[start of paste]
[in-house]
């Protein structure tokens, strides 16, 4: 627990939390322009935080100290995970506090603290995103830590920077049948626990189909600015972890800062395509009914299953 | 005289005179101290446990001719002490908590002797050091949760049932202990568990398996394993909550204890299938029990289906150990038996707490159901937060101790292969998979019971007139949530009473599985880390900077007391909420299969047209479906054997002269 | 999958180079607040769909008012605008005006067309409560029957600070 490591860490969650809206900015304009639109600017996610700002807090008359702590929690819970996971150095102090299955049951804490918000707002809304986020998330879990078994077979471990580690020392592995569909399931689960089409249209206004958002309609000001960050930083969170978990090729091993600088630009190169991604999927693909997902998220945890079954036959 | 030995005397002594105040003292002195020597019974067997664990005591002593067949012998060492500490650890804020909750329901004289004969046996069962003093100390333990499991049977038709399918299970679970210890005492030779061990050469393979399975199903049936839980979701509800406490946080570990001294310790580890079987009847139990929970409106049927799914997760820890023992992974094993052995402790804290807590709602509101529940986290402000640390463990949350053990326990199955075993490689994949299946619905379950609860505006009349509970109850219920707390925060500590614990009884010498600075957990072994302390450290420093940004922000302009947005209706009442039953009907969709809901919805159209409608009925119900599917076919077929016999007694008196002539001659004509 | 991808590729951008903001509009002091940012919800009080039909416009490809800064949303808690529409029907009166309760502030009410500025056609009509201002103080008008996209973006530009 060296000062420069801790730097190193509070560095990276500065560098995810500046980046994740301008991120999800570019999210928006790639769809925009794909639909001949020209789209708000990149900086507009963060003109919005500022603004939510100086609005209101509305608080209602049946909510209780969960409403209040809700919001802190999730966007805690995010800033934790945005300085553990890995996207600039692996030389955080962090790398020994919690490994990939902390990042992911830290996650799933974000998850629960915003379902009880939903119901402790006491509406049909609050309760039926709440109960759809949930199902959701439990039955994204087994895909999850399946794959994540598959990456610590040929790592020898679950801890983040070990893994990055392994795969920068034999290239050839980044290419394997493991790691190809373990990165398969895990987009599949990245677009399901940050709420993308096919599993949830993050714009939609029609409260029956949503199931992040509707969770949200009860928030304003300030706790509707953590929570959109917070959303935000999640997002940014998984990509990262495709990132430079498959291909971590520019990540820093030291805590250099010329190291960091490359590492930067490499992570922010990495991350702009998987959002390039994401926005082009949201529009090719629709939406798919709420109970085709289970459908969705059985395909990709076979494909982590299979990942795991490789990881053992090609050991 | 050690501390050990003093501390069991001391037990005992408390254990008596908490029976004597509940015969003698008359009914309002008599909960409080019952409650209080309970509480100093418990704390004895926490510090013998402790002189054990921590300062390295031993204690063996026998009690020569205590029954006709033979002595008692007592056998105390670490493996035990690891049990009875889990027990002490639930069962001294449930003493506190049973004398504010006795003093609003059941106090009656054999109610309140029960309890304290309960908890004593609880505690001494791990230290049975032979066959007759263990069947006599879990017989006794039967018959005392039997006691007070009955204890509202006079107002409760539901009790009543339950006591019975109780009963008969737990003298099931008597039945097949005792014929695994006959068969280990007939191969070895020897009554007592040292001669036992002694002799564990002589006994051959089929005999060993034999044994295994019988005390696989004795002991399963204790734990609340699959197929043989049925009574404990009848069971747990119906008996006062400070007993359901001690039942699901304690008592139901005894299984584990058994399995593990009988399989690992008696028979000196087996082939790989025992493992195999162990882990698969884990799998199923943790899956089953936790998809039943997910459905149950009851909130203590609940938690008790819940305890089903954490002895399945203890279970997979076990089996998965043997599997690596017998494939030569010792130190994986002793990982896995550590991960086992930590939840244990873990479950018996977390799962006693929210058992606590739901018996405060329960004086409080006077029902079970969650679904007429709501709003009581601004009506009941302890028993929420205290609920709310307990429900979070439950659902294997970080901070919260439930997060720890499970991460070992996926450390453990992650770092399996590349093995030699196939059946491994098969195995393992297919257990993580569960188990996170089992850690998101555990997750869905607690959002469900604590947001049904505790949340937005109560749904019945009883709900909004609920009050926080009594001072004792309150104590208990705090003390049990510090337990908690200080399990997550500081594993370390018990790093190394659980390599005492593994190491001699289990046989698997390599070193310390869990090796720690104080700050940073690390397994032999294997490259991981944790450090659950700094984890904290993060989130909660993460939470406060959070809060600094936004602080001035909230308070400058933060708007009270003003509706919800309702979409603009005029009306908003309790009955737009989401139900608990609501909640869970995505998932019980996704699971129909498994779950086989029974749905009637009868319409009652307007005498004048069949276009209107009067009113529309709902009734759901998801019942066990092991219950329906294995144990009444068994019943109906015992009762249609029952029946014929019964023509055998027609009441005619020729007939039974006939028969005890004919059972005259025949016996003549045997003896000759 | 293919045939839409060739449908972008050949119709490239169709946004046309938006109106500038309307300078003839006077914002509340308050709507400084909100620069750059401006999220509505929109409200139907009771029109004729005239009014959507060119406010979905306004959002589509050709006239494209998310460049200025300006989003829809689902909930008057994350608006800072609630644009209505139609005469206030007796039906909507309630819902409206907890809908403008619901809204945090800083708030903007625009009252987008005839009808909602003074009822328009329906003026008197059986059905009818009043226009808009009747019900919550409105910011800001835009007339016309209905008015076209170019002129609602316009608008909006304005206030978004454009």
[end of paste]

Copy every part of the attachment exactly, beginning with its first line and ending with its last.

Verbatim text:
[in-house]
């Protein structure tokens, strides 16, 4: 627990939390322009935080100290995970506090603290995103830590920077049948626990189909600015972890800062395509009914299953 | 005289005179101290446990001719002490908590002797050091949760049932202990568990398996394993909550204890299938029990289906150990038996707490159901937060101790292969998979019971007139949530009473599985880390900077007391909420299969047209479906054997002269 | 999958180079607040769909008012605008005006067309409560029957600070 490591860490969650809206900015304009639109600017996610700002807090008359702590929690819970996971150095102090299955049951804490918000707002809304986020998330879990078994077979471990580690020392592995569909399931689960089409249209206004958002309609000001960050930083969170978990090729091993600088630009190169991604999927693909997902998220945890079954036959 | 030995005397002594105040003292002195020597019974067997664990005591002593067949012998060492500490650890804020909750329901004289004969046996069962003093100390333990499991049977038709399918299970679970210890005492030779061990050469393979399975199903049936839980979701509800406490946080570990001294310790580890079987009847139990929970409106049927799914997760820890023992992974094993052995402790804290807590709602509101529940986290402000640390463990949350053990326990199955075993490689994949299946619905379950609860505006009349509970109850219920707390925060500590614990009884010498600075957990072994302390450290420093940004922000302009947005209706009442039953009907969709809901919805159209409608009925119900599917076919077929016999007694008196002539001659004509 | 991808590729951008903001509009002091940012919800009080039909416009490809800064949303808690529409029907009166309760502030009410500025056609009509201002103080008008996209973006530009 060296000062420069801790730097190193509070560095990276500065560098995810500046980046994740301008991120999800570019999210928006790639769809925009794909639909001949020209789209708000990149900086507009963060003109919005500022603004939510100086609005209101509305608080209602049946909510209780969960409403209040809700919001802190999730966007805690995010800033934790945005300085553990890995996207600039692996030389955080962090790398020994919690490994990939902390990042992911830290996650799933974000998850629960915003379902009880939903119901402790006491509406049909609050309760039926709440109960759809949930199902959701439990039955994204087994895909999850399946794959994540598959990456610590040929790592020898679950801890983040070990893994990055392994795969920068034999290239050839980044290419394997493991790691190809373990990165398969895990987009599949990245677009399901940050709420993308096919599993949830993050714009939609029609409260029956949503199931992040509707969770949200009860928030304003300030706790509707953590929570959109917070959303935000999640997002940014998984990509990262495709990132430079498959291909971590520019990540820093030291805590250099010329190291960091490359590492930067490499992570922010990495991350702009998987959002390039994401926005082009949201529009090719629709939406798919709420109970085709289970459908969705059985395909990709076979494909982590299979990942795991490789990881053992090609050991 | 050690501390050990003093501390069991001391037990005992408390254990008596908490029976004597509940015969003698008359009914309002008599909960409080019952409650209080309970509480100093418990704390004895926490510090013998402790002189054990921590300062390295031993204690063996026998009690020569205590029954006709033979002595008692007592056998105390670490493996035990690891049990009875889990027990002490639930069962001294449930003493506190049973004398504010006795003093609003059941106090009656054999109610309140029960309890304290309960908890004593609880505690001494791990230290049975032979066959007759263990069947006599879990017989006794039967018959005392039997006691007070009955204890509202006079107002409760539901009790009543339950006591019975109780009963008969737990003298099931008597039945097949005792014929695994006959068969280990007939191969070895020897009554007592040292001669036992002694002799564990002589006994051959089929005999060993034999044994295994019988005390696989004795002991399963204790734990609340699959197929043989049925009574404990009848069971747990119906008996006062400070007993359901001690039942699901304690008592139901005894299984584990058994399995593990009988399989690992008696028979000196087996082939790989025992493992195999162990882990698969884990799998199923943790899956089953936790998809039943997910459905149950009851909130203590609940938690008790819940305890089903954490002895399945203890279970997979076990089996998965043997599997690596017998494939030569010792130190994986002793990982896995550590991960086992930590939840244990873990479950018996977390799962006693929210058992606590739901018996405060329960004086409080006077029902079970969650679904007429709501709003009581601004009506009941302890028993929420205290609920709310307990429900979070439950659902294997970080901070919260439930997060720890499970991460070992996926450390453990992650770092399996590349093995030699196939059946491994098969195995393992297919257990993580569960188990996170089992850690998101555990997750869905607690959002469900604590947001049904505790949340937005109560749904019945009883709900909004609920009050926080009594001072004792309150104590208990705090003390049990510090337990908690200080399990997550500081594993370390018990790093190394659980390599005492593994190491001699289990046989698997390599070193310390869990090796720690104080700050940073690390397994032999294997490259991981944790450090659950700094984890904290993060989130909660993460939470406060959070809060600094936004602080001035909230308070400058933060708007009270003003509706919800309702979409603009005029009306908003309790009955737009989401139900608990609501909640869970995505998932019980996704699971129909498994779950086989029974749905009637009868319409009652307007005498004048069949276009209107009067009113529309709902009734759901998801019942066990092991219950329906294995144990009444068994019943109906015992009762249609029952029946014929019964023509055998027609009441005619020729007939039974006939028969005890004919059972005259025949016996003549045997003896000759 | 293919045939839409060739449908972008050949119709490239169709946004046309938006109106500038309307300078003839006077914002509340308050709507400084909100620069750059401006999220509505929109409200139907009771029109004729005239009014959507060119406010979905306004959002589509050709006239494209998310460049200025300006989003829809689902909930008057994350608006800072609630644009209505139609005469206030007796039906909507309630819902409206907890809908403008619901809204945090800083708030903007625009009252987008005839009808909602003074009822328009329906003026008197059986059905009818009043226009808009009747019900919550409105910011800001835009007339016309209905008015076209170019002129609602316009608008909006304005206030978004454009």